When I walked into the lounge after dinner the bar tender tipped me a wink and slid a White Russian over to me… she didn’t seem to mind… (pause for laughter… yep, comedy gold!). Alongside the barman’s recollection of my drinking habits pretty much everything about Lily Beach (or Huvahendoo Island) is stunning. My wife and I take pleasure in finding our inexpensive breaks, but we do treat ourselves and splash out every couple of years. The prices for holidays anywhere fluctuate seemingly randomly and Lily Beach varies more than most, perhaps. I’ve seen prices range from £500 a night up to £900 for even the cheapest beach apartments which we stayed in. So, is it worth it?
It’s hard to describe heaven in an interesting fashion, but no matter how many boxes you have Lily Beach can tick them all. For example, on the last night my wife and took a stroll along the seashore, moonlight and stars, you get the picture, and then, there it was, splashing over my toes; bioluminescence. I could almost hear David Attenborough wheezing in a froth of Darwinian hyperbole. Amazing, moving, and beautiful. Yes, ever the professionals, Lily Beach even trains shoals of glowing phytoplankton to oblige the guests every whim. Now, that is service!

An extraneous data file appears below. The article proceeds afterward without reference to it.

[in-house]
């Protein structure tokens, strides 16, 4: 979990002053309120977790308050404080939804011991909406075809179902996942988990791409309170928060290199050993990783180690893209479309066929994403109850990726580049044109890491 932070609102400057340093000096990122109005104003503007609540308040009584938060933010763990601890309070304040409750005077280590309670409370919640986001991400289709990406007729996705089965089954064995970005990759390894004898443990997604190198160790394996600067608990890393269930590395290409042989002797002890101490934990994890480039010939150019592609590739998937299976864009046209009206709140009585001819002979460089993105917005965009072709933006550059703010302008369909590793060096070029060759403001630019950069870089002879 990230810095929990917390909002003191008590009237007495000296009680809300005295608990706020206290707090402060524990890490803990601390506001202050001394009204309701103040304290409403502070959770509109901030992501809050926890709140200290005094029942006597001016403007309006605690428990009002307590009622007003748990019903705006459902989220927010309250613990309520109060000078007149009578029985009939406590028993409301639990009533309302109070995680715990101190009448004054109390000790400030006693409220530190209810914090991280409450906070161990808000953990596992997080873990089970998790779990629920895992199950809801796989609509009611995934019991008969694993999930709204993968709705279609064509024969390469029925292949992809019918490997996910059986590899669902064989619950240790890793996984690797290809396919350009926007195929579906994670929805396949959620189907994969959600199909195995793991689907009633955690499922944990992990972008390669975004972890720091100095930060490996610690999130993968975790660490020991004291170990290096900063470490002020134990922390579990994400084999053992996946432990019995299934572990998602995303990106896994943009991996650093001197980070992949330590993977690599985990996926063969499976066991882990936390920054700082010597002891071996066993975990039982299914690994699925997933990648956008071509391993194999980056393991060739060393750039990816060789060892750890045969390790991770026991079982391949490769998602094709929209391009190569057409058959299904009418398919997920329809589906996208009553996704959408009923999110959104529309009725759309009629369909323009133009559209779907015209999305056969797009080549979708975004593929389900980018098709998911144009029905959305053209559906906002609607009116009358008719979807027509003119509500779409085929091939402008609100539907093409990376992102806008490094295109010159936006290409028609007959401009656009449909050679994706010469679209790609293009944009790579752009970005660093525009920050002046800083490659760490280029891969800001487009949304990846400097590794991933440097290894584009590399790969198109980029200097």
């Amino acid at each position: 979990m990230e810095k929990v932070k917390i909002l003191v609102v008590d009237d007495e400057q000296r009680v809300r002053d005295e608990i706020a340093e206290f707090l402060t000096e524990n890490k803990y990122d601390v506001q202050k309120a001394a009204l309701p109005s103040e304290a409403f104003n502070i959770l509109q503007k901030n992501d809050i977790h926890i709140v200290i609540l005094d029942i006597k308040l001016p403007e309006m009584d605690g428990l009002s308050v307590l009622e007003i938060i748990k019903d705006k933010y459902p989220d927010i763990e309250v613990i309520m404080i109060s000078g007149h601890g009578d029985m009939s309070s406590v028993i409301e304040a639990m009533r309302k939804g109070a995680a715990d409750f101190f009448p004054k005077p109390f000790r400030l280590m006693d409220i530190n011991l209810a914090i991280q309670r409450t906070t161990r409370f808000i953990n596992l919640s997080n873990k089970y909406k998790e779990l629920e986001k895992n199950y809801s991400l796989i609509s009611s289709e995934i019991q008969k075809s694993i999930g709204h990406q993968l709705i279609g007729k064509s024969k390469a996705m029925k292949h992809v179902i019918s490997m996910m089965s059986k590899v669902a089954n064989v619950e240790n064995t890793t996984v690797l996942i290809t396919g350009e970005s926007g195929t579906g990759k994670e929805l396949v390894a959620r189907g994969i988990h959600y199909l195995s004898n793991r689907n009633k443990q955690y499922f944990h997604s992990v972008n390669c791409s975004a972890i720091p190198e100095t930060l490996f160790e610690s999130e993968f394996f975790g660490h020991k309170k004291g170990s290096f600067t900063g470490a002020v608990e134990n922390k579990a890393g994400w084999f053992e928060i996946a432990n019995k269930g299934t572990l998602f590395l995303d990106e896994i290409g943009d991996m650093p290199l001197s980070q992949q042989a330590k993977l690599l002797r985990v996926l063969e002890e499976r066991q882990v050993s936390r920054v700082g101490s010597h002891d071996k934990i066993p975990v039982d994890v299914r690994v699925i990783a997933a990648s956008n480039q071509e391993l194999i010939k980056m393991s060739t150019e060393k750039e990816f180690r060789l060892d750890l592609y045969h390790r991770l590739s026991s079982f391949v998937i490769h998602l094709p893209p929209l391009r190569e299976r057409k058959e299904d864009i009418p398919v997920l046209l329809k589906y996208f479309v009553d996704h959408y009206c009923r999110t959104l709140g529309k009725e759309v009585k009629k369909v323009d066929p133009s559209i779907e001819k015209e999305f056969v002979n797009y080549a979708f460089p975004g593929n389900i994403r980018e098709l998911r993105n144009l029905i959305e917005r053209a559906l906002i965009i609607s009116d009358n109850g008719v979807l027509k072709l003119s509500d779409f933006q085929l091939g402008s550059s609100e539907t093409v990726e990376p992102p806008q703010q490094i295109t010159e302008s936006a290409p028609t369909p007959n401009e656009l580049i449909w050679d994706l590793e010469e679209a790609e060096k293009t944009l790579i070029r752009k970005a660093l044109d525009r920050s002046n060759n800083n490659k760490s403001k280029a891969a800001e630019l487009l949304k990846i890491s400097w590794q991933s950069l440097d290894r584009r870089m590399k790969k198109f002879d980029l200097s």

The beaches are perfection though the tsunami of 2004 damaged the coral on one side of the island, but not the other. There’s more sea life to observe than you find on Morrison’s fish counter, and they’re as colourful as the aquatic critters in Disney’s ‘Finding Nemo’. Even right off the beach, the snorkelling is fabulous. On the last day, as well as the usual aquarium display, a large shark swam right by me and a couple of octopuses, each a metre across, put on an amazing light show. All this in water that only came up to my chest. It was fortunate that I took an underwater camera with me to capture this glory. It was unfortunate that I never read the instructions and none of the footage came out.